Spring Crawl is set for Saturday, April 28, this year. That's three and a half months from now, but I started getting calls from bands asking how they can get on the bill back in October. So, while I truly admire your forethought and tenacity, for the millionth time, don't send me or anyone at the Alibi your demo. Here's Crawl coordinator Joe Anderson on what really works:
Imagine a metal band at a house party. On ripped-up sofas, overturned chairs, and a floor littered with empty cans and bottles, a crowd moshes wildly as the band trashes its way through the set. A glass vase falls from the shelf, shattering on the tile floor and bringing the party to a halt. The moshers disappear, the sofas are repaired, the cans and bottles are (mostly) gone, but the band remains.
Who is manning the woodblock on 13 Blackbirds? I can get next to soupy folk ambience, super-blended vocals, even a mellow pace. But there is some woodblock-sounding thing (Or alternately, some other awkward percussion instrument. Is that a triangle?) plinking away in the foreground of a bunch of tracks. I zero in. I tap along. I jam ... with the woodblock. All the careful atmosphere falls away, and it's time for "The Woodblock Hour" with Woody and his Syncopated Block Boys. 13 Lotus, a second disc that remixes a song titled “Lotus,” replaces the woodblock with decent electronic work that provides a nice, unexpected contrast to the folksiness of it all.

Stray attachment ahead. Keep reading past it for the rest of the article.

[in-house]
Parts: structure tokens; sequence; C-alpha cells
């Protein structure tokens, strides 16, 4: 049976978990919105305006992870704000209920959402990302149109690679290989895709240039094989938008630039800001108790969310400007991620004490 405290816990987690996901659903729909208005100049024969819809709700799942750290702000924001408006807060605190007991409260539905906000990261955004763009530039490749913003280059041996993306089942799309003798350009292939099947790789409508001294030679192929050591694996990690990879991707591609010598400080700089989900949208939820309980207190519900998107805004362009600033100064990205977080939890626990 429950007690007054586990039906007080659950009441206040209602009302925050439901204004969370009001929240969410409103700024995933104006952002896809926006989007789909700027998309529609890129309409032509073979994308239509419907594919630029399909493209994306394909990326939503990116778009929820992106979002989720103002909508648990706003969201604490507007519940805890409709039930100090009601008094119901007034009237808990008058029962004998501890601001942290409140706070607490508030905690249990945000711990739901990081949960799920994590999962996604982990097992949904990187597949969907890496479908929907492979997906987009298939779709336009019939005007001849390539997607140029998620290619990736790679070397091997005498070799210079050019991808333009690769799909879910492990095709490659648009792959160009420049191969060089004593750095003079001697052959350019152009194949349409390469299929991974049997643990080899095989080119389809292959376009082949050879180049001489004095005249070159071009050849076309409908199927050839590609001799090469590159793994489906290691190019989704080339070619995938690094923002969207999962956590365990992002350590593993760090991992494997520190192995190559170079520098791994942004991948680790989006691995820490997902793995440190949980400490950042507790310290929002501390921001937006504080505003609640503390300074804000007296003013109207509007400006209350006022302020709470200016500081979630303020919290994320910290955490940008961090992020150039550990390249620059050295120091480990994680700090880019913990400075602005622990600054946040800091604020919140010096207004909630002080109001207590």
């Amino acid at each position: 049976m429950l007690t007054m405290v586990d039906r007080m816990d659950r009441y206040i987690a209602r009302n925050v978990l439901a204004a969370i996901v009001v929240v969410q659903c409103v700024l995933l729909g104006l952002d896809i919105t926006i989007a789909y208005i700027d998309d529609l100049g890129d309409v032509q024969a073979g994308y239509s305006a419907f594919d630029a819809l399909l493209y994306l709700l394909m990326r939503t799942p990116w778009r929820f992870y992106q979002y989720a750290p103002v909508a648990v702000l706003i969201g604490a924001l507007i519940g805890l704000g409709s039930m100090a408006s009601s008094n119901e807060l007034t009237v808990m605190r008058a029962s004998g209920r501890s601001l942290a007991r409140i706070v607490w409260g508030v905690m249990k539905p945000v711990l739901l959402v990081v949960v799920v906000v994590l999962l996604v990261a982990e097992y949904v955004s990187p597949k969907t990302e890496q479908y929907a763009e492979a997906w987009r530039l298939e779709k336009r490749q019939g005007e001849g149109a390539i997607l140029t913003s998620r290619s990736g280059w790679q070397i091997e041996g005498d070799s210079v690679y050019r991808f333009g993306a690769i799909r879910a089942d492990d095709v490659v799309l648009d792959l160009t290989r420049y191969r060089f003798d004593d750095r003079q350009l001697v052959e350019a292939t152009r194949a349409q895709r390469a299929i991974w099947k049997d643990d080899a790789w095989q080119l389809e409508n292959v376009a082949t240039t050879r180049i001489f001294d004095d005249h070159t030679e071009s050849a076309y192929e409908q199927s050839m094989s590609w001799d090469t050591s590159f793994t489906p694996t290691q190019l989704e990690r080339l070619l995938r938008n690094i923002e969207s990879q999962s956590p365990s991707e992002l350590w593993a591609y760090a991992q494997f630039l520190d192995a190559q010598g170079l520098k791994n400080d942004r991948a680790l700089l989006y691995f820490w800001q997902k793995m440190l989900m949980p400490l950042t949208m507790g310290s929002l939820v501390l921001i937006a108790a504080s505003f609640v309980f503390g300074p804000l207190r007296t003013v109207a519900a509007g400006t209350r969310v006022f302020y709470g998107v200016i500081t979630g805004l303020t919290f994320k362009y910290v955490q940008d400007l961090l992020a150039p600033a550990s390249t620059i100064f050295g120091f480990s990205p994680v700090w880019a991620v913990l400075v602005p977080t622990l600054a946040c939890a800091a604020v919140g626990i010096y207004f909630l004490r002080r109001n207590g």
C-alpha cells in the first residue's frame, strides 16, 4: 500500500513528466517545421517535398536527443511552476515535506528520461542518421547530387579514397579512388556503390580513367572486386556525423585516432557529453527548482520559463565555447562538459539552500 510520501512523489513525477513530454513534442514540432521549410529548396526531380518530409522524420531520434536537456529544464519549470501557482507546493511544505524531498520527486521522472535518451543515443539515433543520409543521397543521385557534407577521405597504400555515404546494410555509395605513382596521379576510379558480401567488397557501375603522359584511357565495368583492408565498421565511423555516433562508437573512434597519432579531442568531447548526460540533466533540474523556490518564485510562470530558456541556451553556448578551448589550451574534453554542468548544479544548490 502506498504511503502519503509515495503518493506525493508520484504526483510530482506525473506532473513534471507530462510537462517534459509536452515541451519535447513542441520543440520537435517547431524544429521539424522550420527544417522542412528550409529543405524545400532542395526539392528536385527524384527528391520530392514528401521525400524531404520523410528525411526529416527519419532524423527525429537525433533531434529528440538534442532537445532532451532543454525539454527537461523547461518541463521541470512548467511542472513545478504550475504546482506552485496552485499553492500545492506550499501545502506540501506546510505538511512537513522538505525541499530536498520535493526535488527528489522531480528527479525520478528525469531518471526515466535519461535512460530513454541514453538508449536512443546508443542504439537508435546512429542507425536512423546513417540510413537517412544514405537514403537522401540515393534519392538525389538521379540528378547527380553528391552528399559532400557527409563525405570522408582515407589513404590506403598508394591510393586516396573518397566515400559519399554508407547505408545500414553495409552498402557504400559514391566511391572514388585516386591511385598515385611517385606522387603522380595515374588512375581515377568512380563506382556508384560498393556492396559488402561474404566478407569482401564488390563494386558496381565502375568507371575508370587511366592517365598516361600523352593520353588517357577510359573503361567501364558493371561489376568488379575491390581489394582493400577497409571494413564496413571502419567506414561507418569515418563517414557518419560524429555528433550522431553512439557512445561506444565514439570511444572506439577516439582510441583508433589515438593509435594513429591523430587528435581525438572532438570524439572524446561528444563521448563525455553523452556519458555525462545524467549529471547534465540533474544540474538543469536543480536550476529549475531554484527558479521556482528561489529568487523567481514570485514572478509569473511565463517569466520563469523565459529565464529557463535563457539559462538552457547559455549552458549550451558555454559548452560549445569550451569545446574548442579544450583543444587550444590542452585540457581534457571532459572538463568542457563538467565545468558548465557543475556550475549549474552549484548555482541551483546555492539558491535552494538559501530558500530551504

Ameripolitan—or juke joint-swing as the genre is known by some Tejanos—advocate extraordinaire Wayne Hancock descends loudly and lovingly onto the stage at Inside Out on Tuesday, March 26. Wayne “The Train” Hancock has been startling audiences, beating up boots and brandishing a guitar since he was a young one; his affinity for finding, deconstructing and then delivering honestly raw and rambunctious roots music is without equal in the land of hillbilly-backed, Grand Ole Opry-certified swinging sounds. As the artist himself puts it, “Man, I'm like a stab wound in the fabric of country music in Nashville. See that bloodstain slowly spreading? That's me.” Entrance to this rodeo-like environment of sights and sounds will run typical 21+ listeners $12 in advance and $15 at the door; the curtain rises on America's representative at 9pm. It'll be better than season one of “Hee-Haw!”
Weekly Alibi's Best of Burque Music Showcase • Pope Yesyesyall • Prism Bitch • Sweet Nothin • Shitty and the Terribles • garage, punk • Black Unicorn • surf rock, heavy metal
By Mayo Lua de Frenchie
The scene has spoken and Weekly Alibi has winners and favorites for yet another year. The Best of Burque Music Showcase descends on downtown Albuquerque at all the raucous spots the city is known for, including Sister, Side Effex, KiMo Theatre, The Jam Spot, Corpus Arts and Launchpad. The free pre-party kicks off from 2 to 6pm at Inside Out, formerly Mezcal. The official launch of the showcase at all the other venues begins with doors at 7pm and music at 8pm. Jam out to bands and musical artists for every taste from Prism B*tch to Sweet Nothin, Pope Yesyesyall to Baracutanga and Tylor Brandon to The Riddims. Pre-sale wristbands and the cost for individual venues is $10 and wristbands are $15 on the night of the show. These events are 21+ only.